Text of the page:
Over the years I’ve collected a number of these tips from friends, magazines, online, or at conferences. Here are a few:
- Turn a wooden long-handled tool into a measuring stick. Using a permanent marker or a wood burner, write inch and foot marks on the handle. When you need to space plants a certain distance you’ll already have a measuring device.
- To keep garden twine untangled and handy when you need it, stick a ball of twine in a small clay pot, pull the end of the twine through the drainage hole and set the pot upside down—in a wagon, the garden, or on a work station.
- If you don’t wear gloves while you work in the garden (as I rarely do), to prevent accumulating dirt under your fingernails draw your fingernails across a bar of soap before you begin. You’ll seal the undersides of your nails so dirt can’t collect beneath them. After you’ve finished in the garden, use a nailbrush to remove the soap and your nails will be sparkling clean.
- To keep watermelons from resting on the ground and possibly rotting from the moisture, place an inexpensive plastic colander underneath them when the fruit is about the size of your fist.
- To create more natural looking plant markers for the summer, using a permanent marker write the names of plants on the smooth flat faces of light colored stones and place them near the base of your plants.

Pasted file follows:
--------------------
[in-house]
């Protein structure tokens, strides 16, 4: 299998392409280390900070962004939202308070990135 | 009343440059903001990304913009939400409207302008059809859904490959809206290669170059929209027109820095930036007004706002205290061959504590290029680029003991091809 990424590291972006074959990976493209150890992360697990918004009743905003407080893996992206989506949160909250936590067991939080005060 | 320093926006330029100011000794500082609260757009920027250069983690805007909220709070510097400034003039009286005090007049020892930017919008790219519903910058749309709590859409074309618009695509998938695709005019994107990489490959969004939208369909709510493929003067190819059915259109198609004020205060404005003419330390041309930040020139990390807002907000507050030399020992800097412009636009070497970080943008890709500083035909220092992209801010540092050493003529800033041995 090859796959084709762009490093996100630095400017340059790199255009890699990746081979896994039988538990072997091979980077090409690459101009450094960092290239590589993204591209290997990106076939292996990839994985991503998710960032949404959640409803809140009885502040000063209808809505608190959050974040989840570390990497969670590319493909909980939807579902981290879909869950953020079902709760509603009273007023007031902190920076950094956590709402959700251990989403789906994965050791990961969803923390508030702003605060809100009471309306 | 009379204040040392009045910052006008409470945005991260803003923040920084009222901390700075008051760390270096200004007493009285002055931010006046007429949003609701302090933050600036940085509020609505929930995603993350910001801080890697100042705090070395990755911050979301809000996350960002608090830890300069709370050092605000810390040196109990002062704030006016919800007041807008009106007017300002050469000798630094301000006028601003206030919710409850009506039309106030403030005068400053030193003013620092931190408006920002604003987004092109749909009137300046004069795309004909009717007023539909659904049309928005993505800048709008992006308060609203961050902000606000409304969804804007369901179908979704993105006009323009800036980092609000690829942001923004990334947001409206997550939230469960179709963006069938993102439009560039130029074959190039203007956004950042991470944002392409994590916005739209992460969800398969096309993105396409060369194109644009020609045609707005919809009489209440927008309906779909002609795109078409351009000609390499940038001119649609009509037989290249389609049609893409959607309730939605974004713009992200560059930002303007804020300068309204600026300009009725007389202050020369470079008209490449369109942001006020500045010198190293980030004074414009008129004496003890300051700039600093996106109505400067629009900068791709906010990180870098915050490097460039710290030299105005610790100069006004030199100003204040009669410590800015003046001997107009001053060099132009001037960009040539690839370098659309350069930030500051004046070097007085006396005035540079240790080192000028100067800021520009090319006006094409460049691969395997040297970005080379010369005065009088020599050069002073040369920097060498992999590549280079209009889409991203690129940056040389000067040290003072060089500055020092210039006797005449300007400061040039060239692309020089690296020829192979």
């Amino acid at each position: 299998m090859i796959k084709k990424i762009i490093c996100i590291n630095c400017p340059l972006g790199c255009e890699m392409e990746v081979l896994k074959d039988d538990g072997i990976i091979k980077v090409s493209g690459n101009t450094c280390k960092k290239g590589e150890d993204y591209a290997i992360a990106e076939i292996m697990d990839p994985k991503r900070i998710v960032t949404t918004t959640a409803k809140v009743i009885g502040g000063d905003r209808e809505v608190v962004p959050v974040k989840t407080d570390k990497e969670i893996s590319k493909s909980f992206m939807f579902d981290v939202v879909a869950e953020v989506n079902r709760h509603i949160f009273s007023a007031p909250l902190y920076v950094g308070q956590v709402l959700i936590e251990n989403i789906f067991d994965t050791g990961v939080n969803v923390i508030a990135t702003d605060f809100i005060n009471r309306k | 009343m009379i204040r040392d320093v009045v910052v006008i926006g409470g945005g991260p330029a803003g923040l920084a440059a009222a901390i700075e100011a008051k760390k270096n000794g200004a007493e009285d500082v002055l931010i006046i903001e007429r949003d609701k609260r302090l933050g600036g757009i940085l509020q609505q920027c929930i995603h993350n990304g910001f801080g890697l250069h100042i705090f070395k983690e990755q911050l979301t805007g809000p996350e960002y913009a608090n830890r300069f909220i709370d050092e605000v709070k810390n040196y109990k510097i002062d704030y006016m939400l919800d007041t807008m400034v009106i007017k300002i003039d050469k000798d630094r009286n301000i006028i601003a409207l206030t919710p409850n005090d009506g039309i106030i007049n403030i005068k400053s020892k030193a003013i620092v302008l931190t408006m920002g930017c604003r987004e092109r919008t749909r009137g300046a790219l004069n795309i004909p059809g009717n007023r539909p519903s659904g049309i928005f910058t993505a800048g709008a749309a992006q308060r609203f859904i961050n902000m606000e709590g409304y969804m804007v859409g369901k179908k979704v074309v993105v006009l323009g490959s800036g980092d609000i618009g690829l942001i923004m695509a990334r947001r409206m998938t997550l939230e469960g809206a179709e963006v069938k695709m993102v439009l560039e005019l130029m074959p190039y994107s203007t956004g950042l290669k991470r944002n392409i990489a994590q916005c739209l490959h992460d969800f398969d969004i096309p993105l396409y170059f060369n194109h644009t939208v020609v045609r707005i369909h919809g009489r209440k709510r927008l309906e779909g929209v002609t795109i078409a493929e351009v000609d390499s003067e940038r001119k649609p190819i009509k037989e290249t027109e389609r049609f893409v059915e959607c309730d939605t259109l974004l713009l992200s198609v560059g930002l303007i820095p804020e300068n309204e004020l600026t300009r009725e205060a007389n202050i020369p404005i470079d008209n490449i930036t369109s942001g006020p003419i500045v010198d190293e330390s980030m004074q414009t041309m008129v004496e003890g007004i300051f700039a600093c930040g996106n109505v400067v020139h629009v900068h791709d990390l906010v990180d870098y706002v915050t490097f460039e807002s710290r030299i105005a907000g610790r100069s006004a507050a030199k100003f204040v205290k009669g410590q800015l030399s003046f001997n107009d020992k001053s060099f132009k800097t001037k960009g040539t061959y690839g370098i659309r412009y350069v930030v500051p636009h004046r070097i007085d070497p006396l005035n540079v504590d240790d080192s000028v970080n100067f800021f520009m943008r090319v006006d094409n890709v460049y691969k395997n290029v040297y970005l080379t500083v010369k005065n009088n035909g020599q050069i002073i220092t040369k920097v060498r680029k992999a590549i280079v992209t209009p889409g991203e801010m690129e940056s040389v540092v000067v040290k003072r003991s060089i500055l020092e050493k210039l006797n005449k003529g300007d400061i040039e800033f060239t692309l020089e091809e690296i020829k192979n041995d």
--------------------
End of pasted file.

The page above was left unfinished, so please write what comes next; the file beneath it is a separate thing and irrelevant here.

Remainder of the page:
- The next time you boil or steam vegetables, don’t pour the water down the drain. Keep a pail or watering can nearby and drain the vegetable water in it to cool. Use the “greens” water for potted patio plants. You’ll be amazed at how well the container grown plants respond.
- Use leftover tea and coffee grounds to acidify the soil of acid-loving plants such as azaleas, rhododendrons, camellias, gardenias, some hydrangeas and even blueberries. A light sprinkling of about one-quarter inch applied once a month will keep the pH of the soil on the acidic side.
- The quickest way to dry herbs: lay sheets of newspaper (black ink only) or paper grocery bags on the seat of your car, arrange the herbs in a single layer, then roll up the windows and close the doors. Your herbs will quickly dry AND the bonus is your car will smell great.
- Clean a hummingbird feeder by filling it with warm water and break a denture-cleaning tablet into it. Let it fizz for the time indicated on the package, then rinse. Denture-cleaning tablets are antibacterial and nontoxic—a near perfect cleaning solution for keeping the hummers healthy!
- Need a sturdy trellis? Recycle metal flat-link bedsprings from old bunks, cots, or day beds. Set 4×4 posts in ground just wide enough apart for the bedspring frame to hit on center. The metal frame is predrilled so it’s easy to secure it with long, rust-proof screws. Secure it so it will be 6-8 inches above the soil line. Paint or not as desired.
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